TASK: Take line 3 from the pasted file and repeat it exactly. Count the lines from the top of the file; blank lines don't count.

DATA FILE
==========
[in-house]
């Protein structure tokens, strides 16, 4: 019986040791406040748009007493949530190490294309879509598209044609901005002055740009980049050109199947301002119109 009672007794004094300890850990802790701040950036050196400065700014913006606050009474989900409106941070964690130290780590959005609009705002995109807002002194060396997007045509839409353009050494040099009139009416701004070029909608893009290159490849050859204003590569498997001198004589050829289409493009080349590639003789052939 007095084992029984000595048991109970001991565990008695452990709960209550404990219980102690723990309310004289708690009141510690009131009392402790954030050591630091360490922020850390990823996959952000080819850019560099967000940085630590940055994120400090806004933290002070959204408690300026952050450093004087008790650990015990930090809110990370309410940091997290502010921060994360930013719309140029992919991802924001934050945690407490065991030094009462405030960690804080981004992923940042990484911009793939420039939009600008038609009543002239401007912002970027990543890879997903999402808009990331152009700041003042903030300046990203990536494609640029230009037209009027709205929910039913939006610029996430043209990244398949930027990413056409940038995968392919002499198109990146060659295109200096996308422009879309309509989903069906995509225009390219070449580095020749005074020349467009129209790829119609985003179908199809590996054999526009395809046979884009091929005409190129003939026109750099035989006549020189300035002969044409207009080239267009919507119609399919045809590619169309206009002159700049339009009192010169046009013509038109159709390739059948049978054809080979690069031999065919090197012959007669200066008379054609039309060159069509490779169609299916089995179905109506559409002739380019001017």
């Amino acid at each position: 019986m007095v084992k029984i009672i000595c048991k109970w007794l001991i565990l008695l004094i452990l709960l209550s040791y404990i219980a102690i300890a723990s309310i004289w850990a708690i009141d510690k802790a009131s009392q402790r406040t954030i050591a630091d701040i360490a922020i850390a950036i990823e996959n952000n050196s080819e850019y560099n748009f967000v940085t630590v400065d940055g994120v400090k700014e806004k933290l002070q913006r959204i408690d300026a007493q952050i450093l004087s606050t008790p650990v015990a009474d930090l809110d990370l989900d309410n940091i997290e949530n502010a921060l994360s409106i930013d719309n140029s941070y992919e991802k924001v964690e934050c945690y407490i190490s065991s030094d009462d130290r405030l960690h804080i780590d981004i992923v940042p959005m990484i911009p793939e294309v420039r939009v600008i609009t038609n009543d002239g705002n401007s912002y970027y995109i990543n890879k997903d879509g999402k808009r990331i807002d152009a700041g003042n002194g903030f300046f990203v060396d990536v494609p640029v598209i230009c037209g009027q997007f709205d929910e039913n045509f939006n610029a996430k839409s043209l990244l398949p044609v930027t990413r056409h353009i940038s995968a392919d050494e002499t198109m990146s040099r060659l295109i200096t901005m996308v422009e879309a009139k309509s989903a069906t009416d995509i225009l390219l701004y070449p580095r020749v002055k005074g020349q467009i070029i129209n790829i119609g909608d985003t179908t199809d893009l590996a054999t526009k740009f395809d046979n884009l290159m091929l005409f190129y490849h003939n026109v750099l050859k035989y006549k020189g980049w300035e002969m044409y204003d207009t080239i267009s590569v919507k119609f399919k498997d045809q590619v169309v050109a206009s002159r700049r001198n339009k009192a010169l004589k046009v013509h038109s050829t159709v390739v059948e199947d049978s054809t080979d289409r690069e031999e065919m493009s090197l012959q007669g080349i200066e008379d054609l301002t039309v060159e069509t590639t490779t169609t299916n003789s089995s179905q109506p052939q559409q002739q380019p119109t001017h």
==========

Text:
């Amino acid at each position: 019986m007095v084992k029984i009672i000595c048991k109970w007794l001991i565990l008695l004094i452990l709960l209550s040791y404990i219980a102690i300890a723990s309310i004289w850990a708690i009141d510690k802790a009131s009392q402790r406040t954030i050591a630091d701040i360490a922020i850390a950036i990823e996959n952000n050196s080819e850019y560099n748009f967000v940085t630590v400065d940055g994120v400090k700014e806004k933290l002070q913006r959204i408690d300026a007493q952050i450093l004087s606050t008790p650990v015990a009474d930090l809110d990370l989900d309410n940091i997290e949530n502010a921060l994360s409106i930013d719309n140029s941070y992919e991802k924001v964690e934050c945690y407490i190490s065991s030094d009462d130290r405030l960690h804080i780590d981004i992923v940042p959005m990484i911009p793939e294309v420039r939009v600008i609009t038609n009543d002239g705002n401007s912002y970027y995109i990543n890879k997903d879509g999402k808009r990331i807002d152009a700041g003042n002194g903030f300046f990203v060396d990536v494609p640029v598209i230009c037209g009027q997007f709205d929910e039913n045509f939006n610029a996430k839409s043209l990244l398949p044609v930027t990413r056409h353009i940038s995968a392919d050494e002499t198109m990146s040099r060659l295109i200096t901005m996308v422009e879309a009139k309509s989903a069906t009416d995509i225009l390219l701004y070449p580095r020749v002055k005074g020349q467009i070029i129209n790829i119609g909608d985003t179908t199809d893009l590996a054999t526009k740009f395809d046979n884009l290159m091929l005409f190129y490849h003939n026109v750099l050859k035989y006549k020189g980049w300035e002969m044409y204003d207009t080239i267009s590569v919507k119609f399919k498997d045809q590619v169309v050109a206009s002159r700049r001198n339009k009192a010169l004589k046009v013509h038109s050829t159709v390739v059948e199947d049978s054809t080979d289409r690069e031999e065919m493009s090197l012959q007669g080349i200066e008379d054609l301002t039309v060159e069509t590639t490779t169609t299916n003789s089995s179905q109506p052939q559409q002739q380019p119109t001017h």